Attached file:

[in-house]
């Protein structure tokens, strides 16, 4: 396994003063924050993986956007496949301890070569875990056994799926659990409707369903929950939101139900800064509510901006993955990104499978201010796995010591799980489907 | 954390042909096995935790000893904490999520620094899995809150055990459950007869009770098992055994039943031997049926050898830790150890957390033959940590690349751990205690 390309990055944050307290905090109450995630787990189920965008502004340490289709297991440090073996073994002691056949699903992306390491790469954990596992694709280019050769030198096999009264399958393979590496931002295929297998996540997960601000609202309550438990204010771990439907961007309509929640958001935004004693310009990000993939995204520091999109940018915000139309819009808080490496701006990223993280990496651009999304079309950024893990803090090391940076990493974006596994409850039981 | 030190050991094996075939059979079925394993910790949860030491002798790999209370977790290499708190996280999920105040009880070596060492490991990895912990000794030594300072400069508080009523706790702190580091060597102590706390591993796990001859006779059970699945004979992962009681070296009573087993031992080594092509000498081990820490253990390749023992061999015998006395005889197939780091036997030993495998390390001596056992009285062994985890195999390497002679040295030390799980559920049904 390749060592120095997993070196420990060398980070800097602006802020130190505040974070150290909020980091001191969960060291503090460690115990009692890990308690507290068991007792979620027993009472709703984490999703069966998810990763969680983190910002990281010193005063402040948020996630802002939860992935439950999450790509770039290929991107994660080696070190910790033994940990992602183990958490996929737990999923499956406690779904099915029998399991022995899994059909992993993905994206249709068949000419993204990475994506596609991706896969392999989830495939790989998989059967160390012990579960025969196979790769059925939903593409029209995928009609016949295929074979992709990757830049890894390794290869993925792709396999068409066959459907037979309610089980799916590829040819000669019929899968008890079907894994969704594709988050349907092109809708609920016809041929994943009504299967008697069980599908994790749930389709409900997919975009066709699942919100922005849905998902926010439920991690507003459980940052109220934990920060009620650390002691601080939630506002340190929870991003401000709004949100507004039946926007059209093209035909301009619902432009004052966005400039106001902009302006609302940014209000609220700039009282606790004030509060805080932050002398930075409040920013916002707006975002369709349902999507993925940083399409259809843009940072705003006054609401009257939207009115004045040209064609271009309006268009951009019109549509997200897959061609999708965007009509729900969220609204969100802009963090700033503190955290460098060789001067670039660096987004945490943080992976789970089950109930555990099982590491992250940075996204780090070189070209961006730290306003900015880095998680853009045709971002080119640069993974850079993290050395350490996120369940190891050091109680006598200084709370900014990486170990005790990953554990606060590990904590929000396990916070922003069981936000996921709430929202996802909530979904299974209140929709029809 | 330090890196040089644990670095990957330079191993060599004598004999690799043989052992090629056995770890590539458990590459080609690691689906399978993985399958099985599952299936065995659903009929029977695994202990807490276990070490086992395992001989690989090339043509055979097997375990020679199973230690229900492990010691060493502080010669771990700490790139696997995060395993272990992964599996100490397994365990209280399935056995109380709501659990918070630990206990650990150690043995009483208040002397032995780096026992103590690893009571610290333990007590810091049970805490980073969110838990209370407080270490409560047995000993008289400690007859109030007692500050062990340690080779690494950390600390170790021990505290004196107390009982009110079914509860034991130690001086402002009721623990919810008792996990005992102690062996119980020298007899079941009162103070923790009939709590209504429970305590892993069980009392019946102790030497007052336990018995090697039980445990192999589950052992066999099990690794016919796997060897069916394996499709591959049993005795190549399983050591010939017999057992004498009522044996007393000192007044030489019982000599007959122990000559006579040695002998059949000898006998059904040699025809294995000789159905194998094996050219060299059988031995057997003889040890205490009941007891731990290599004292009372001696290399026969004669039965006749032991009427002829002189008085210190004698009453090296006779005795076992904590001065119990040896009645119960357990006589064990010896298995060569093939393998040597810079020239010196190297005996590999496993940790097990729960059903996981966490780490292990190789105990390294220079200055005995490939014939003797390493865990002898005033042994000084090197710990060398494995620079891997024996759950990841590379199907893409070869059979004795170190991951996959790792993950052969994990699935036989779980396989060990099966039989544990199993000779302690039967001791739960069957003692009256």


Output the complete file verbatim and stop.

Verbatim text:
[in-house]
């Protein structure tokens, strides 16, 4: 396994003063924050993986956007496949301890070569875990056994799926659990409707369903929950939101139900800064509510901006993955990104499978201010796995010591799980489907 | 954390042909096995935790000893904490999520620094899995809150055990459950007869009770098992055994039943031997049926050898830790150890957390033959940590690349751990205690 390309990055944050307290905090109450995630787990189920965008502004340490289709297991440090073996073994002691056949699903992306390491790469954990596992694709280019050769030198096999009264399958393979590496931002295929297998996540997960601000609202309550438990204010771990439907961007309509929640958001935004004693310009990000993939995204520091999109940018915000139309819009808080490496701006990223993280990496651009999304079309950024893990803090090391940076990493974006596994409850039981 | 030190050991094996075939059979079925394993910790949860030491002798790999209370977790290499708190996280999920105040009880070596060492490991990895912990000794030594300072400069508080009523706790702190580091060597102590706390591993796990001859006779059970699945004979992962009681070296009573087993031992080594092509000498081990820490253990390749023992061999015998006395005889197939780091036997030993495998390390001596056992009285062994985890195999390497002679040295030390799980559920049904 390749060592120095997993070196420990060398980070800097602006802020130190505040974070150290909020980091001191969960060291503090460690115990009692890990308690507290068991007792979620027993009472709703984490999703069966998810990763969680983190910002990281010193005063402040948020996630802002939860992935439950999450790509770039290929991107994660080696070190910790033994940990992602183990958490996929737990999923499956406690779904099915029998399991022995899994059909992993993905994206249709068949000419993204990475994506596609991706896969392999989830495939790989998989059967160390012990579960025969196979790769059925939903593409029209995928009609016949295929074979992709990757830049890894390794290869993925792709396999068409066959459907037979309610089980799916590829040819000669019929899968008890079907894994969704594709988050349907092109809708609920016809041929994943009504299967008697069980599908994790749930389709409900997919975009066709699942919100922005849905998902926010439920991690507003459980940052109220934990920060009620650390002691601080939630506002340190929870991003401000709004949100507004039946926007059209093209035909301009619902432009004052966005400039106001902009302006609302940014209000609220700039009282606790004030509060805080932050002398930075409040920013916002707006975002369709349902999507993925940083399409259809843009940072705003006054609401009257939207009115004045040209064609271009309006268009951009019109549509997200897959061609999708965007009509729900969220609204969100802009963090700033503190955290460098060789001067670039660096987004945490943080992976789970089950109930555990099982590491992250940075996204780090070189070209961006730290306003900015880095998680853009045709971002080119640069993974850079993290050395350490996120369940190891050091109680006598200084709370900014990486170990005790990953554990606060590990904590929000396990916070922003069981936000996921709430929202996802909530979904299974209140929709029809 | 330090890196040089644990670095990957330079191993060599004598004999690799043989052992090629056995770890590539458990590459080609690691689906399978993985399958099985599952299936065995659903009929029977695994202990807490276990070490086992395992001989690989090339043509055979097997375990020679199973230690229900492990010691060493502080010669771990700490790139696997995060395993272990992964599996100490397994365990209280399935056995109380709501659990918070630990206990650990150690043995009483208040002397032995780096026992103590690893009571610290333990007590810091049970805490980073969110838990209370407080270490409560047995000993008289400690007859109030007692500050062990340690080779690494950390600390170790021990505290004196107390009982009110079914509860034991130690001086402002009721623990919810008792996990005992102690062996119980020298007899079941009162103070923790009939709590209504429970305590892993069980009392019946102790030497007052336990018995090697039980445990192999589950052992066999099990690794016919796997060897069916394996499709591959049993005795190549399983050591010939017999057992004498009522044996007393000192007044030489019982000599007959122990000559006579040695002998059949000898006998059904040699025809294995000789159905194998094996050219060299059988031995057997003889040890205490009941007891731990290599004292009372001696290399026969004669039965006749032991009427002829002189008085210190004698009453090296006779005795076992904590001065119990040896009645119960357990006589064990010896298995060569093939393998040597810079020239010196190297005996590999496993940790097990729960059903996981966490780490292990190789105990390294220079200055005995490939014939003797390493865990002898005033042994000084090197710990060398494995620079891997024996759950990841590379199907893409070869059979004795170190991951996959790792993950052969994990699935036989779980396989060990099966039989544990199993000779302690039967001791739960069957003692009256």